Indyra Mendoza of Cattrachas, a local lesbian organization, told Human Rights Watch that he managed to call his friends on his mobile phone after the shooting. When they arrived at the scene, an ambulance was taking Trochez to Hospital Escuela, where he died. An autopsy revealed that he died from one shot to the chest.
On December 5, Trochez reported to the Attorney General's Office that four armed men in civilian clothes attempted to kidnap him on the previous day. He said there had been a series of threats against his life on the grounds of his participation in the resistance movement.
"Walter used to go with me to recognize the bodies of our transgender friends when they were killed," Mendoza said. "Now I had to go on my own to identify his body."
Since June 28, the National Criminal Investigation Department in Tegucigalpa has documented at least seven killings of transgender and gay people in Honduras, including Trochez. Local LGBT advocates have asked the prosecutor's office for information about approximately nine more reported killings in the second largest city - San Pedro Sula and neighboring cities.
In "Not Worth a Penny: Human Rights Abuses against Transgender People in Honduras", a report released in May, Human Rights Watch documented the killing of 17 transgender women between 2005 and 2008.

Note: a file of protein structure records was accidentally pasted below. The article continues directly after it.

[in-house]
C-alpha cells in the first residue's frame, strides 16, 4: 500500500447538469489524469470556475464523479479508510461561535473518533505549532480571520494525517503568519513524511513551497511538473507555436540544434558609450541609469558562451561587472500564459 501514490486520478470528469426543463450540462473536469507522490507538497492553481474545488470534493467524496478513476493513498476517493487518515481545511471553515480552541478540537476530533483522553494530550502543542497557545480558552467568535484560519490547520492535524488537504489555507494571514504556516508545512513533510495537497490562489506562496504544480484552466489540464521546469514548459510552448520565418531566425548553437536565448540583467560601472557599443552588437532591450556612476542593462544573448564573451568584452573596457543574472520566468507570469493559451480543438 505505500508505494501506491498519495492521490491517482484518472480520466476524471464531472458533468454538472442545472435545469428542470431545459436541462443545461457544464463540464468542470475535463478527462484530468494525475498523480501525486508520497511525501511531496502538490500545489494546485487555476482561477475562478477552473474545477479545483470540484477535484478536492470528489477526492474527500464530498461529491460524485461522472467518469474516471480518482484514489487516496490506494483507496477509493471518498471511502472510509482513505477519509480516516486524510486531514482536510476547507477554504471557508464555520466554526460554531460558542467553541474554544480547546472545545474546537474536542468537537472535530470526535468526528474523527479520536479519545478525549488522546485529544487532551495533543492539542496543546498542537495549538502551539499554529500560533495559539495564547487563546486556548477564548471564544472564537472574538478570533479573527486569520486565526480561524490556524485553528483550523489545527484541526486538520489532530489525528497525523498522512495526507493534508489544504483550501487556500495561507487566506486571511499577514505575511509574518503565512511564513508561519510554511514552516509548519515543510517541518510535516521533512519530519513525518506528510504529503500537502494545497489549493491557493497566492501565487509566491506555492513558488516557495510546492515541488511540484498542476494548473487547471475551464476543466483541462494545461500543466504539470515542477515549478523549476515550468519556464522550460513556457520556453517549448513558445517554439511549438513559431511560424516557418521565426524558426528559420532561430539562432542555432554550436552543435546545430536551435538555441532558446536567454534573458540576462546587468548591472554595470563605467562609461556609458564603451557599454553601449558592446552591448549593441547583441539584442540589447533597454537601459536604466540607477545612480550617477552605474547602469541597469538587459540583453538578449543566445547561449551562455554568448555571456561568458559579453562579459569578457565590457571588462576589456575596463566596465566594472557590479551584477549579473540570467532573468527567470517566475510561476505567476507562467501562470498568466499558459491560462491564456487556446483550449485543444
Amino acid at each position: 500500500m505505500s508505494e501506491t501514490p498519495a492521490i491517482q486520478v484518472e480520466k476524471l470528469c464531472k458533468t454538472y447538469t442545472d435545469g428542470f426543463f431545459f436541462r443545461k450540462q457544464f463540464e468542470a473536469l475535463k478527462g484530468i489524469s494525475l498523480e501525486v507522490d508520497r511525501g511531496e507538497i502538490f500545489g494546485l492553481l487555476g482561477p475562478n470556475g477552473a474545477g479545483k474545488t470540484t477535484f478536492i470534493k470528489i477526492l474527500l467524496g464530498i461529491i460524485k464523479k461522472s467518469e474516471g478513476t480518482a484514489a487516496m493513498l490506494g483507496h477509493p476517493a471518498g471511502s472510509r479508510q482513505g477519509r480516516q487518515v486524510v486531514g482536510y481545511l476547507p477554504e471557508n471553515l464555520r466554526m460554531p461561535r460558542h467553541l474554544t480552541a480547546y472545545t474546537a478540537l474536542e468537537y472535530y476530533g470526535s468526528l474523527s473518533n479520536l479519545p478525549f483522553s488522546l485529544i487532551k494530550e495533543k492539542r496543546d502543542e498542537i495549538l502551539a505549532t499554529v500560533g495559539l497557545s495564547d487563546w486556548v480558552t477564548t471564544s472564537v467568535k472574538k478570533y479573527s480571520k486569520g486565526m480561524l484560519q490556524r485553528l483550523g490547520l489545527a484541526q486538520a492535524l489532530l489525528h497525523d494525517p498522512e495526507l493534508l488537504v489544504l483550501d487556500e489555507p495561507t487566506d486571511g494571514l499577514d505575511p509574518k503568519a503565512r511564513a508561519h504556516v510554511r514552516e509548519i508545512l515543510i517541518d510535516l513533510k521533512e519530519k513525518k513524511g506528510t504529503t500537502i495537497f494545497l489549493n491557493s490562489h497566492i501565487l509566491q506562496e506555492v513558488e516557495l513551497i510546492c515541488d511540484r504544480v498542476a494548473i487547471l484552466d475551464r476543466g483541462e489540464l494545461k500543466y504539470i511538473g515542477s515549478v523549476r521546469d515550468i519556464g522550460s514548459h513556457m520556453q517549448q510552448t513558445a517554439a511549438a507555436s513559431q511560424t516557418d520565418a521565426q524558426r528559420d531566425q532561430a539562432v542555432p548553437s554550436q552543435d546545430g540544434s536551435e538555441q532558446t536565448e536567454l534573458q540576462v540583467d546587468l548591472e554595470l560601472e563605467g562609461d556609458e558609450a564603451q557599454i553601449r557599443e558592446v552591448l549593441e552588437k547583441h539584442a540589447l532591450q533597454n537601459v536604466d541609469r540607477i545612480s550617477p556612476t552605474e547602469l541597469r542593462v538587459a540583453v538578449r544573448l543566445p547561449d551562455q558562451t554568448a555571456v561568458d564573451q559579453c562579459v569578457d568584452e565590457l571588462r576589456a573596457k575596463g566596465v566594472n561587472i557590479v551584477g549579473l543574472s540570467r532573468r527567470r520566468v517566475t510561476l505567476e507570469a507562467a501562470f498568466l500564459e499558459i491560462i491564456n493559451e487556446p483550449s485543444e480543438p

In the report, Human Rights Watch called on Honduran authorities to:
•Repeal provisions of the Law on Police and Social Affairs that penalize public conduct on arbitrary and vaguely defined grounds. Authorities should send a clear message to all law enforcement institutions that violence against lesbian, gay, bisexual, and transgender people, will not be tolerated, the report said;
•Conduct independent, impartial, and effective investigations into the general phenomenon of homophobic and transphobic violence and into specific allegations of police brutality, extortion, and ill-treatment against LGBT people, leading to the identification and prosecution of the perpetrators;
•Enact legislation that provides specific protections on the grounds of sexual orientation, and gender identity and gender expression.
Wednesday, December 16, 2009
The landmark election Saturday of America's first big-city lesbian mayor in Houston represents more than just a milestone in identity politics.